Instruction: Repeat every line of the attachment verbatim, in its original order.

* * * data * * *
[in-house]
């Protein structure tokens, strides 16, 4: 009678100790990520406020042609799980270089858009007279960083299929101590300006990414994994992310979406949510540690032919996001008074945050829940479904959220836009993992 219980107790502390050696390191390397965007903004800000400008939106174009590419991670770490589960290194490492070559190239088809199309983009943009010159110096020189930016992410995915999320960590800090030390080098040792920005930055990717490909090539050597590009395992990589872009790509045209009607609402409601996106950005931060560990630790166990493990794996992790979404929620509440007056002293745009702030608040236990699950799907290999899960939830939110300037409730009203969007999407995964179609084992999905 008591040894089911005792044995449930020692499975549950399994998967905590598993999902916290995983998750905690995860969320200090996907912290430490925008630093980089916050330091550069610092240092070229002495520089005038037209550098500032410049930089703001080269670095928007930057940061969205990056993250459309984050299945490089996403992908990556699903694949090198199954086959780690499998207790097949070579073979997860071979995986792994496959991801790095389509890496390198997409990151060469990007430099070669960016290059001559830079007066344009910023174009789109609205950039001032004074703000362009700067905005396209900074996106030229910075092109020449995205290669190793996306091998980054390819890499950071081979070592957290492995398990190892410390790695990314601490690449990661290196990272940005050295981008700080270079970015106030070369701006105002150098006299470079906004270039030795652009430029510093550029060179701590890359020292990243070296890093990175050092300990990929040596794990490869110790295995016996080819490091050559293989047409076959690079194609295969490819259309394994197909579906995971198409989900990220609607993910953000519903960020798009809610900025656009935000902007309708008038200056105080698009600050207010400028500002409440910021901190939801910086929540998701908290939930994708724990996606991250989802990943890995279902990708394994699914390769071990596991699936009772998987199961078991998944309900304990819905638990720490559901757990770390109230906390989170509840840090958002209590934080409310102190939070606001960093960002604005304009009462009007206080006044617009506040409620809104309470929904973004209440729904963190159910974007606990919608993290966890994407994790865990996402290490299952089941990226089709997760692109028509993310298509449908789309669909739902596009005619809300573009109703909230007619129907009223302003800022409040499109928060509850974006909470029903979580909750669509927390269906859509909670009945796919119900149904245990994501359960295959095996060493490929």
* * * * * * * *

[in-house]
């Protein structure tokens, strides 16, 4: 009678100790990520406020042609799980270089858009007279960083299929101590300006990414994994992310979406949510540690032919996001008074945050829940479904959220836009993992 219980107790502390050696390191390397965007903004800000400008939106174009590419991670770490589960290194490492070559190239088809199309983009943009010159110096020189930016992410995915999320960590800090030390080098040792920005930055990717490909090539050597590009395992990589872009790509045209009607609402409601996106950005931060560990630790166990493990794996992790979404929620509440007056002293745009702030608040236990699950799907290999899960939830939110300037409730009203969007999407995964179609084992999905 008591040894089911005792044995449930020692499975549950399994998967905590598993999902916290995983998750905690995860969320200090996907912290430490925008630093980089916050330091550069610092240092070229002495520089005038037209550098500032410049930089703001080269670095928007930057940061969205990056993250459309984050299945490089996403992908990556699903694949090198199954086959780690499998207790097949070579073979997860071979995986792994496959991801790095389509890496390198997409990151060469990007430099070669960016290059001559830079007066344009910023174009789109609205950039001032004074703000362009700067905005396209900074996106030229910075092109020449995205290669190793996306091998980054390819890499950071081979070592957290492995398990190892410390790695990314601490690449990661290196990272940005050295981008700080270079970015106030070369701006105002150098006299470079906004270039030795652009430029510093550029060179701590890359020292990243070296890093990175050092300990990929040596794990490869110790295995016996080819490091050559293989047409076959690079194609295969490819259309394994197909579906995971198409989900990220609607993910953000519903960020798009809610900025656009935000902007309708008038200056105080698009600050207010400028500002409440910021901190939801910086929540998701908290939930994708724990996606991250989802990943890995279902990708394994699914390769071990596991699936009772998987199961078991998944309900304990819905638990720490559901757990770390109230906390989170509840840090958002209590934080409310102190939070606001960093960002604005304009009462009007206080006044617009506040409620809104309470929904973004209440729904963190159910974007606990919608993290966890994407994790865990996402290490299952089941990226089709997760692109028509993310298509449908789309669909739902596009005619809300573009109703909230007619129907009223302003800022409040499109928060509850974006909470029903979580909750669509927390269906859509909670009945796919119900149904245990994501359960295959095996060493490929």